Proofpoint Analysis Cybercrime Infrastructure 20141007.0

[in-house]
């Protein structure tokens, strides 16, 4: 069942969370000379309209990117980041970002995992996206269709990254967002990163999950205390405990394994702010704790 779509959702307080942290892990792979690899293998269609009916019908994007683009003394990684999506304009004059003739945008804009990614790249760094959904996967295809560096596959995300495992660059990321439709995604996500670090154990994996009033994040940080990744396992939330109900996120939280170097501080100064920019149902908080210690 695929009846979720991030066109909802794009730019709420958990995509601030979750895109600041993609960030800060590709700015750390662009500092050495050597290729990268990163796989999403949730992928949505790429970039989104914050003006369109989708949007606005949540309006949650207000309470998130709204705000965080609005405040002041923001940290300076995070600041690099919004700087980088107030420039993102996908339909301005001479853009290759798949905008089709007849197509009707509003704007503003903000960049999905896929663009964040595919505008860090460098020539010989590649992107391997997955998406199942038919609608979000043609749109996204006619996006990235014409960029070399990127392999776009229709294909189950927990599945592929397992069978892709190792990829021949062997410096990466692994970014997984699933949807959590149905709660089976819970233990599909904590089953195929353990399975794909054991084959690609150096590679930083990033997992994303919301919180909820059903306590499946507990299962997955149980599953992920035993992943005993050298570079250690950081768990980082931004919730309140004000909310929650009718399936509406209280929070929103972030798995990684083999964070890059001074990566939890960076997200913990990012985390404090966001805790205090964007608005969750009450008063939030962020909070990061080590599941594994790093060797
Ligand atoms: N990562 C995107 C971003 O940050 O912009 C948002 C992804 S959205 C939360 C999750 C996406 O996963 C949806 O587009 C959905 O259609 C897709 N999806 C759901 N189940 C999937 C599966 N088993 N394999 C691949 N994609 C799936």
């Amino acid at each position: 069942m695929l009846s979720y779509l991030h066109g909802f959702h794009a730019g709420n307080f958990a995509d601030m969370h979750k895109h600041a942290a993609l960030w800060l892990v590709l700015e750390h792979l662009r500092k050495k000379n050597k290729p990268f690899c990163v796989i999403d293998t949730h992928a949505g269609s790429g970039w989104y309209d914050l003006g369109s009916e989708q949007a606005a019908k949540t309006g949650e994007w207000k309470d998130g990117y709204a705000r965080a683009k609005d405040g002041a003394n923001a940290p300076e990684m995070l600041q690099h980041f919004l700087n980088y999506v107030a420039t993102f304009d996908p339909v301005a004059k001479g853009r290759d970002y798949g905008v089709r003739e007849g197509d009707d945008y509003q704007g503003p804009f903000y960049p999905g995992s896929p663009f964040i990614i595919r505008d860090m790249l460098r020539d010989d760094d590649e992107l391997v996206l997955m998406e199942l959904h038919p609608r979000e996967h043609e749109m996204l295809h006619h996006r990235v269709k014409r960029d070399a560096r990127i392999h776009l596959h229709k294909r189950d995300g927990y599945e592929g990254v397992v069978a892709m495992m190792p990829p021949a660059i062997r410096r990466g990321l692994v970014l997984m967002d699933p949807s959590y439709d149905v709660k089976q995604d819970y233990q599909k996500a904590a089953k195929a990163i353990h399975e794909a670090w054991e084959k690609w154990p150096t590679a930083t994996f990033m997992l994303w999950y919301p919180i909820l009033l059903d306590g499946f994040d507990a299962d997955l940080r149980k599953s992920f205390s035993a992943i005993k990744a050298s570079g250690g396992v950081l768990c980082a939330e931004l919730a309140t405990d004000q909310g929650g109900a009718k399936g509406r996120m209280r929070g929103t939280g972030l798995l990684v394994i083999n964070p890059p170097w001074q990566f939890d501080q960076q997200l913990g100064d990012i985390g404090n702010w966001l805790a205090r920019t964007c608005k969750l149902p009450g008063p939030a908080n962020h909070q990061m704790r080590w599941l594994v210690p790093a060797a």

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<ul><li><p>8/9/2019 Proofpoint Analysis Cybercrime Infrastructure 20141007.0</p><p> 1/30THREAT RESEARCHthreat protection | compliance | archiving &amp; governance | secure communication</p><p>Analysis of a Cybercrime Infrastructure</p></li><li><p>8/9/2019 Proofpoint Analysis Cybercrime Infrastructure 20141007.0</p><p> 2/30THREAT RESEARCH30 2014 Proofpoint, Inc. Proofpoint is a trademark of Proofpoint, Inc. in the United States and other countries. All other trademarks contained herein are property of their respective owners. 10/14</p><p>Analysis of a Cybercrime Infrastructure</p><p>Contents</p><p>Executive Summary ......................................................................................................3</p><p>Context: The Attack Chain ........................................................................................ 4</p><p>Inside the Attack .......................................................................................................... 6</p><p>Who are the attackers? ................................................................................................6</p><p>Phase 1: Infecting Legitimate Web Sites ...............................................................6</p><p>Phase 2: Filtering Targets - Traffic Distribution Systems.............................10</p><p>Phase 3: Getting Into the Users Machines Exploits .............. ................. ... 13</p><p>Phase 4: Stealing User Banking Credentials - Malware ............. ................ . 17</p><p>Phase 5: Infected PCs Used to Run Paid Proxying Service for OtherCrime Groups ..................................................................................................................19</p><p>Who were the victims? ................ ................ ................ ................ ................. ............. 22</p><p>Implications .................................................................................................................23</p><p>Financial Implications .................................................................................................23</p><p>End-user Perspective: Safeguarding PCs and Browsing ...................... ........ 24</p><p>Institutional Perspective: Safeguarding Banks ................... ................ ............. 24</p><p>Website Perspective: A Note on WordPress .......... ................ ................ ........ 24</p><p>APPENDIX ....................................................................................................................25</p></li><li><p>8/9/2019 Proofpoint Analysis Cybercrime Infrastructure 20141007.0</p><p> 3/30THREAT RESEARCH30 2014 Proofpoint, Inc. Proofpoint is a trademark of Proofpoint, Inc. in the United States and other countries. All other trademarks contained herein are property of their respective owners. 10/14</p><p>Analysis of a Cybercrime Infrastructure</p><p>Executive Summary</p><p>Proofpoint security researchers have published an analysis that exposes the inner workings</p><p>of a cybercrime operation targeting online banking credentials for banks in the United States</p><p>and Europe. This Proofpoint research report provides a detailed and rarely seen inside view</p><p>of the infrastructure, tools and techniques that enabled this cybercrime group to infect over</p><p>500,000 PCs.</p><p>Key facts from the Proofpoint analysis:</p><p> Russian-speaking cybercrime group targeted primarily US-based systems and online</p><p>banking accounts.</p><p> Qbot (aka Qakbot) botnet of 500,000 infected systems sniffed conversations </p><p>including account credentials for 800,000 online banking transactions, with 59%</p><p>of the sniffed sessions representing accounts at five of the largest US banks.</p><p> The attackers compromised WordPress sites using purchased lists of administrator</p><p>logins, with which they were able to upload malware to legitimate sites in order to</p><p>then infect clients that visited these sites. Many of these WordPress sites also run</p><p>newsletters, which the attackers leverage to distribute legitimate but</p><p>infected content.</p><p> Windows XP clients comprised 52% of the infected systems in the cybercrime</p><p>groups botnet, even though recent estimates place the Windows XP install base at</p><p>20-30% of business and consumer personal computers. Microsoft ended patch and</p><p>update support for Windows XP in April 2014.</p><p> The cybercrime group used compromised PCs to offer a sophisticated, paid proxying</p><p>service for other organized crime groups. The service turns infected PCs into an illicit</p><p>private cloud as well as infiltration points into corporate networks.</p><p>The report also includes specific guidance to WordPress site owners on how to detectinfections and harden their sites against similar attacks.</p><p>Windows XP cliencomprised 52%of the infectedsystems in thecybercrime groupsbotnet. Microsoftended patch andupdate support foWindows XP in</p><p>April 2014.</p></li><li><p>8/9/2019 Proofpoint Analysis Cybercrime Infrastructure 20141007.0</p><p> 4/30THREAT RESEARCH30 2014 Proofpoint, Inc. Proofpoint is a trademark of Proofpoint, Inc. in the United States and other countries. All other trademarks contained herein are property of their respective owners. 10/14</p><p>Analysis of a Cybercrime Infrastructure</p><p>Context: The Attack Chain</p><p>Cybercrime has evolved significantly from single actors in remote locations the stereotypical</p><p>geek in a garage to sophisticated, multi-tier infrastructure that uses vertically integrated</p><p>collaboratives operated by cybercrime groups and state-affiliated actors. Before delving into the</p><p>specifics of the attackers infrastructure, it is useful to have an overview of a modern attack chain.</p><p>This section provides an overview of a generic attack infrastructure.</p><p>EMAIL</p><p>DECOY SITE(If wrong client or</p><p>known securityvendor, etc.)</p><p>TDS</p><p>COMPROMISEDWEBSITE</p><p>COMPROMISEDWEBSITE</p><p>COMPROMISED</p><p>WEBSITE</p><p>EXPLOIT KIT</p><p>SERVER</p><p>IE EXPLOIT</p><p>PDF EXPLOIT</p><p>FLASH EXPLOIT</p><p>JAVA EXPLOIT</p><p>DROPPER</p><p>MALWARE</p><p>FINAL</p><p>MALWARE</p><p>FINAL</p><p>MALWARE</p><p>EMAIL</p><p>Figure 1: Cybercrime Attack Chain</p><p>Modern threats frequently use an integrated system of legitimate but compromised websites,</p><p>obfuscated redirects, traffic redirection system (TDS) filters, exploit kit hosting sites,</p><p>and malware hosting sites. Depending on their objectives and resources, attackers may rely</p><p>on users to visit these compromised sites based on their popularity or relevance (such as</p><p>industry-specific or social media sites); attempt to lead users to them using targeted or</p><p>broad-based phishing emails; or may piggyback on legitimate emails such as newsletters or</p><p>marketing emails that include links to compromised sites. In fact, many of these compromised</p><p>sites run newsletter services, which helped to distribute infected content.</p><p>These components work together to compromise end-user computers and inject malware </p><p>invisibly to the end user, typically in less than five seconds, without anyaction on the users</p><p>part other than visiting the initial website.</p><p>The generic steps are as follow:</p><p>1. The compromised sites contain or link to a Traffic Distribution System (TDS)</p><p>filter, which checks to ensure the incoming browser is a target. (For example, is the</p><p>browser of a version subject to compromise? Is it coming from the right sort of</p><p>domain or location? Is it a security company or researcher?) Often, URLs embedded</p><p>in email or other sites point to compromised, positive-reputation sites. The positive</p><p>reputation of the sites that ensures URLs are not blocked by antivirus or, when</p><p>targeting organizations, security gateways.</p><p>2. If the incoming browser is the right target, then the TDS will merge in content</p><p>from an exploit server; otherwise, the TDS will be silent.</p></li><li><p>8/9/2019 Proofpoint Analysis Cybercrime Infrastructure 20141007.0</p><p> 5/30THREAT RESEARCH30 2014 Proofpoint, Inc. Proofpoint is a trademark of Proofpoint, Inc. in the United States and other countries. All other trademarks contained herein are property of their respective owners. 10/14</p><p>Analysis of a Cybercrime Infrastructure</p><p>3. By exploiting a browser (or plugin) vulnerability (for example, a Java, Flash, or PDF</p><p>vulnerability), the exploit server penetrates an end users operating system defenses,</p><p>and emplaces dropper software.</p><p>4. The emplaced dropper then downloads additional malware.</p><p>Proofpoint has seen that these systems are not only effective, but flexible: because of the use</p><p>of an emplaced dropper rather than a single piece of malware, the compromised computer</p><p>can be stocked with multiple elements of malware, assisting the malware in avoidingsignature detection (if one element is detected, others may not be) as well as in ensuring the</p><p>compromised system can be used in multiple ways.</p></li><li><p>8/9/2019 Proofpoint Analysis Cybercrime Infrastructure 20141007.0</p><p> 6/30THREAT RESEARCH30 2014 Proofpoint, Inc. Proofpoint is a trademark of Proofpoint, Inc. in the United States and other countries. All other trademarks contained herein are property of their respective owners. 10/14</p><p>Analysis of a Cybercrime Infrastructure</p><p>Inside the Attack</p><p>Recently, Proofpoint researchers detected a large number of legitimate websites that had</p><p>been compromised. The websites now contained scripts that pull in content from a single</p><p>host that was serving exploits. Analysis of the malware and the sites led researchers to an</p><p>open and unprotected control pane used by the attackers who controlled the malicious site.</p><p>In an effort to share information with the security community, and to arm end users with</p><p>the knowledge to protect themselves and their systems, this report reveals what Proofpointresearchers learned about this attackers means and methods.</p><p>Who are the attackers?Based on information gleaned from the attackers control panels, such as language</p><p>preferences and the language of the server names and documentation, as well as from further</p><p>research, the attackers behind this operation appear to be a Russian cybercrime group whose</p><p>primary motivation is financial. While the primary targets appear to be financial accounts and</p><p>online banking information, the group also has a range of options for further monetization of</p><p>the infected computers.</p><p>Phase 1: Infecting Legitimate Web SitesThe first step the attackers took in building their infrastructure was to find and compromise</p><p>legitimate WordPress sites and inject them with malicious code that would allow them to</p><p>compromise vulnerable end-user PCs.</p><p>EMAIL</p><p>DECOY SITE(If wrong client or</p><p>known securityvendor, etc.)</p><p>TDS</p><p>COMPROMISEDWEBSITE</p><p>COMPROMISED</p><p>WEBSITE</p><p>COMPROMISED</p><p>WEBSITE</p><p>EXPLOIT KIT</p><p>SERVER</p><p>IE EXPLOIT</p><p>PDF EXPLOIT</p><p>FLASH EXPLOIT</p><p>JAVA EXPLOIT</p><p>DROPPER</p><p>MALWARE</p><p>FINAL</p><p>MALWARE</p><p>FINAL</p><p>MALWARE</p><p>EMAIL</p><p>Figure 2</p><p>The attackers have been able to build a network of infected systems thanks to a highly</p><p>operationalized process that employs automation wherever possible. Because the initial</p><p>dropper Qbot (aka Qakbot) generates a unique identifier for each infection, it is evident fromthe attackers database that they currently have over a half million unique PC infections. Since</p><p>each unique infection (a PC) can be assigned different IP addresses during its lifecycle, it</p><p>appears that the botnet has covered almost two million unique IPs (Screenshot 1).</p>http://krebsonsecurity.com/2012/10/the-scrap-value-of-a-hacked-pc-revisited/http://krebsonsecurity.com/2012/10/the-scrap-value-of-a-hacked-pc-revisited/</li><li><p>8/9/2019 Proofpoint Analysis Cybercrime Infrastructure 20141007.0</p><p> 7/30THREAT RESEARCH30 2014 Proofpoint, Inc. Proofpoint is a trademark of Proofpoint, Inc. in the United States and other countries. All other trademarks contained herein are property of their respective owners. 10/14</p><p>Analysis of a Cybercrime Infrastructure</p><p>Screenshot 1. Roughly 500,000 unique infections, 2 million IP addresses</p><p>When Proofpoint researchers analyzed the attackers operation it was possible to identify the</p><p>steps and components of this process:</p><p>1. Following common practice, the attackers purchased a large number of password</p><p>lists from the underground cybercriminal economy, consisting primarily of</p><p>compromised shared hosting cpanel (a type of control panel) accounts and FTP</p><p>accounts (not necessarily of shared hosting). These credentials had been harvested</p><p>primarily by malware on endpoints.</p><p>2. The attackers then ran their own custom-made tool, cpanel_checker.pl (Screenshot</p><p>2), which verified, one by one, accounts from these purchased lists and filtered out</p><p>the working ones:</p><p>Screenshot 2. cpanel_checker.pl</p><p>The attackerspurchased a largenumber of passwordlists from theRussian undergroun</p><p>economy, consistingprimarily ofcompromised sharehosting cpanelaccounts and FTPaccounts. Thesecredentials had beenharvested primarily malware on endpoin</p></li><li><p>8/9/2019 Proofpoint Analysis Cybercrime Infrastructure 20141007.0</p><p> 8/30THREAT RESEARCH30 2014 Proofpoint, Inc. Proofpoint is a trademark of Proofpoint, Inc. in the United States and other countries. All other trademarks contained herein are property of their respective owners. 10/14</p><p>Analysis of a Cybercrime Infrastructure</p><p>3. Using the verified list of logins, the attackers manually logged into legitimate</p><p>websites and injected a webshell. A webshell is a server-side script (PHP, ASP, Perl,</p><p>etc) acting as a backdoor; webshells often offer interfaces similar to file managers,</p><p>allowing attackers to perform arbitrary file operations and execute arbitrary</p><p>commands. A common injection vector is within legitimate files of open source</p><p>platforms such as WordPress or OpenX. At the same time, webshells are often</p><p>obfuscated (ex: using eval()) to avoid detection.</p><p>Webshells range from full-blown web-based file managers to microshells that</p><p>simply execute commands sent to them. Full-blown webshells are so convenient that</p><p>attackers often use them as their own remote control panels.</p><p>On one of the groups command and control servers, Proofpoint researchers</p><p>encountered two full-blown webshells:</p><p>Screenshot 3. First webshell on the cybercrime groups C&amp;C server</p><p>Screenshot 4. Second webshell on the cybercrime groups C&amp;C server</p><p>The webshells were used by this group to control their own servers, as well as to</p><p>control those that they compromised.</p><p>To automate their WordPress malicious injection process, the group injected into</p><p>their compromised websites a very specialized webshell, iframe_agent.php</p><p>(Screenshot 5).</p><p>Webshells range frofull-blownweb-based file</p><p>managers tomicroshells thatsimply executecommands sent tothem. Full-blownwebshells are soconvenient thatattackers often usethem as their own</p><p>remote control pane</p></li><li><p>8/9/2019 Proofpoint Analysis Cybercrime Infrastructure 20141007.0</p><p> 9/30THREAT RESEARCH30 2014 Proofpoint, Inc. Proofpoint is a trademark of Proofpoint, Inc. in the United States and other countries. All other trademarks contained herein are property of their respective owners. 10/14</p><p>Analysis of a Cybercrime Infrastructure</p><p>Screenshot 5. Cybercrime groups very specialized webshell iframe_agent.php</p><p>According to the parameters used to call iframe_agent.php, this shell can inject</p><p>(or remove) a piece of text (usually the malicious script) into a specified file at a</p><p>specified location. The attackers call this type of injection static injection. The shell</p><p>also supports dynamic injection, in which the caller specified a pattern (regex), and</p><p>injections can happen right before or right after the pattern, depending</p><p>on specificatio...</p></li></ul>